Lawmakers plan to short pensions by $4.4 billion in 2024 budget
No matter what rhetoric about passing a balanced budget comes out of Springfield, the state budget will automatically be unbalanced because of inadequate pension contributions.
As lawmakers work to finalize a budget leading up to their final scheduled session day on May 19, they plan to short pension funding by $4.4 billion.
Illinois’ budget process has routinely gotten poor marks from fiscal watchdog organizations. The state historically has struggled to transparently produce a budget, often waiting until the 11th hour of the legislative session to pass a budget with very little input or debate from most lawmakers. Even now, lawmakers have yet to introduce budget legislation on the floor of the General Assembly, despite being scheduled to adjourn on May 19.
This corrupt process has led to budgets thousands of pages long and riddled with errors. They are passed with virtually no time for lawmakers or the public to scrutinize Springfield’s spending plan. Every year this practice disenfranchises voters on the most important piece of legislation their representatives produce.
Another faulty aspect of Illinois’ budget process comes from its reliance on flawed revenue projections and volatile tax revenue sources. April 2023 revenues came in $1.8 billion below April 2022 revenues, dropping far more than anticipated. State forecasters had built in an anticipated drop in personal income tax revenues to account for waning pandemic-era federal stimulus activity, but they were still way off – $986 million off.
On top of faulty revenue projections, the state suffers from high tax revenue volatility. Tax revenue volatility happens when the taxes a state relies on for its budget fluctuate up or down excessively thanks to external factors such as economic conditions. Illinois ranks No. 8 in the nation when it comes to tax revenue volatility, meaning it sees far more fluctuation in its tax revenues than most other states. That volatility creates instability for the state budget because, along with faulty revenue projections, it means policymakers rarely have an accurate idea of how much money will be available to spend.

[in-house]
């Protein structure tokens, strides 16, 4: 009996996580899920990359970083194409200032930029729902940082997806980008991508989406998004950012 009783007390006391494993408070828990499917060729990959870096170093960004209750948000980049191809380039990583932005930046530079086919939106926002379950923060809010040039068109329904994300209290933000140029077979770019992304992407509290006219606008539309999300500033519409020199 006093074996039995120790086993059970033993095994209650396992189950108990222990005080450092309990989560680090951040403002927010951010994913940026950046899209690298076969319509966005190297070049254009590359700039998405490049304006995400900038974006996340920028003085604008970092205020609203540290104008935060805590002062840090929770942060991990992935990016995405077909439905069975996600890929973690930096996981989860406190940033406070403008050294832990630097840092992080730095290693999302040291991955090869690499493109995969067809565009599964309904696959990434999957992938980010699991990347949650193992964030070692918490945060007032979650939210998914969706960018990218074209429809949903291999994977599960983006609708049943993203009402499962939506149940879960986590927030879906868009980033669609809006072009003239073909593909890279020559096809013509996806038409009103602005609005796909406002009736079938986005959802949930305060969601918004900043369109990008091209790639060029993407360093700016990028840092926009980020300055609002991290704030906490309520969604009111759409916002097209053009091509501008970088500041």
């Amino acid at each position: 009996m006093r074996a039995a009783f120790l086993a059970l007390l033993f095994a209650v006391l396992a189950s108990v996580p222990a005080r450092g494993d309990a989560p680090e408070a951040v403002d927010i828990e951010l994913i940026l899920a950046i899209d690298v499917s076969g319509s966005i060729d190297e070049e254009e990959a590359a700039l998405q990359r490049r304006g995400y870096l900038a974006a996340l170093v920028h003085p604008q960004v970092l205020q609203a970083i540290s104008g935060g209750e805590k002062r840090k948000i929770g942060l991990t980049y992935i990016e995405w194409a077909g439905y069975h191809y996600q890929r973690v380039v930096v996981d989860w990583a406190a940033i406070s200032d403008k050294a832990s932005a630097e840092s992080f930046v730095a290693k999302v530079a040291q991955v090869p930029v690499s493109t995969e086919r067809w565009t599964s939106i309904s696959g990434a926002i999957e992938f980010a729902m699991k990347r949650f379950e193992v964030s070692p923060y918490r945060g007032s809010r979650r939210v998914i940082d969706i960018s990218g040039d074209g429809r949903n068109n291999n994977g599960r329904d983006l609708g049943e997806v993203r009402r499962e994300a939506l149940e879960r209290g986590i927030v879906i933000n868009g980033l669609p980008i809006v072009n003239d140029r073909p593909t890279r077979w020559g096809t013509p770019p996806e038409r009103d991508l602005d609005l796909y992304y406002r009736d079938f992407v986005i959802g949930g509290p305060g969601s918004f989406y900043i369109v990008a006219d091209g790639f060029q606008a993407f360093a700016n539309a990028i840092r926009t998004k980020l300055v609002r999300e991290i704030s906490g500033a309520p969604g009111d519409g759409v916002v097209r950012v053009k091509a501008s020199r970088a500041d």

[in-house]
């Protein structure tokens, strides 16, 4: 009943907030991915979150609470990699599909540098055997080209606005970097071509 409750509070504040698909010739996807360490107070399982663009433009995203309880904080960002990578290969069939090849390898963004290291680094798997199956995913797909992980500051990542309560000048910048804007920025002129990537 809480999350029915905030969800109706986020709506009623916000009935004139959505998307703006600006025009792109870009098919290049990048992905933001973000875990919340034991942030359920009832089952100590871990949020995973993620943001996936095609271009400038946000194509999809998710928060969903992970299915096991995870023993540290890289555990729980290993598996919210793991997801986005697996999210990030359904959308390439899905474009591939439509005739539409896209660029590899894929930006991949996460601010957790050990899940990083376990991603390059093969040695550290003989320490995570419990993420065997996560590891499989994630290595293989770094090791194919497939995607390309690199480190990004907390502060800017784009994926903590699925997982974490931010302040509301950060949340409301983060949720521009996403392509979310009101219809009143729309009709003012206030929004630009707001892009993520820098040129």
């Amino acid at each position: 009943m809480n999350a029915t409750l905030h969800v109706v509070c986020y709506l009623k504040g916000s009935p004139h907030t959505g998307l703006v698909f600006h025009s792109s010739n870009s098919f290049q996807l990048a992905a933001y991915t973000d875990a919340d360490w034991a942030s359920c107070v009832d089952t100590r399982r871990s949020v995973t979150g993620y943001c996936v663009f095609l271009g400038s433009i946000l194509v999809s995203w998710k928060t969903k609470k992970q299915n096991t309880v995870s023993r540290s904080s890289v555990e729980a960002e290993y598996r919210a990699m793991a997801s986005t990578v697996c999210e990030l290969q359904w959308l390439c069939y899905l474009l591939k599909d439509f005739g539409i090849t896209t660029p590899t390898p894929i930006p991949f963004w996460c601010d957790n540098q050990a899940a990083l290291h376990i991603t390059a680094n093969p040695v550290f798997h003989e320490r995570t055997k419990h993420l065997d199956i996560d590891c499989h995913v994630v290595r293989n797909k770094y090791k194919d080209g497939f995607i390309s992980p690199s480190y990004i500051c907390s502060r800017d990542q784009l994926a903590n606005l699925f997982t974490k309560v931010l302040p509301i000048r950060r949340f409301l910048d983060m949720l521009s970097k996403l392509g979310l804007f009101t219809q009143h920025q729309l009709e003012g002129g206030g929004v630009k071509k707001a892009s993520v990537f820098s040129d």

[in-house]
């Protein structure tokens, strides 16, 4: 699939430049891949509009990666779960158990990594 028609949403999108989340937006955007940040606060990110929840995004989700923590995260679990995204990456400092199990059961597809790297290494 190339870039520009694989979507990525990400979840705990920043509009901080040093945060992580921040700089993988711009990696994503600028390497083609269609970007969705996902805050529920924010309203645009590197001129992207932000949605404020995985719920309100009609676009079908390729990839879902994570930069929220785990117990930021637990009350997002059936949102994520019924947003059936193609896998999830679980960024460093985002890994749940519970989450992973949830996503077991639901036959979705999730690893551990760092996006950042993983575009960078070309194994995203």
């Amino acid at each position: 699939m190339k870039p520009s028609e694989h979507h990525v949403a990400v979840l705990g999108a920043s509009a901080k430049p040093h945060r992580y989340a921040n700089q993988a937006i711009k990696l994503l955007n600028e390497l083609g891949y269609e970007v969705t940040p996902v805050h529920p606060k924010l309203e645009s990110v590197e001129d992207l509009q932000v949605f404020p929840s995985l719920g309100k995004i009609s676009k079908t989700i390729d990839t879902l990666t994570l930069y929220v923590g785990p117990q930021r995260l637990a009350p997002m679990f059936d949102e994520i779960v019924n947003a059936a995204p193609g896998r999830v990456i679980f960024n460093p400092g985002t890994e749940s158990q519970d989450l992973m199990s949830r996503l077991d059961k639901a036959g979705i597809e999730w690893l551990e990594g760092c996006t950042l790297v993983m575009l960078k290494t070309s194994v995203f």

With the prospect of a recession coming soon and experts saying the economy is “unwell,” policymakers in Illinois should be concerned about the future. They have been quick to embrace recent and rare credit rating upgrades and stronger than expected revenues generated artificially by one-time federal aid and unusual economic conditions in the wake of the pandemic. Should a recession strike, Illinois’ financial condition will worsen again and drive its pension debt even higher while crowding out even more critically needed programs and services.
Rather than patching a budget together at the last minute every year so the public and even other lawmakers have no time to read it or challenge it, lawmakers in Springfield should pursue reforms that will put Illinois in a better position financially. Allowing for a vote on a constitutional amendment for pension reform would help get pension debt under control and alleviate the single biggest anchor on state finances. A spending cap tied to long-term economic growth would ensure the budget grows annually at a rate taxpayers can afford and give lawmakers a definite amount of money available for the budget each year.
Without those structural reforms to truly improve the state’s financial position, the state is likely to revert back to a sinking credit rating, rising pension debt, an empty reserve fund and more pushes for higher taxes.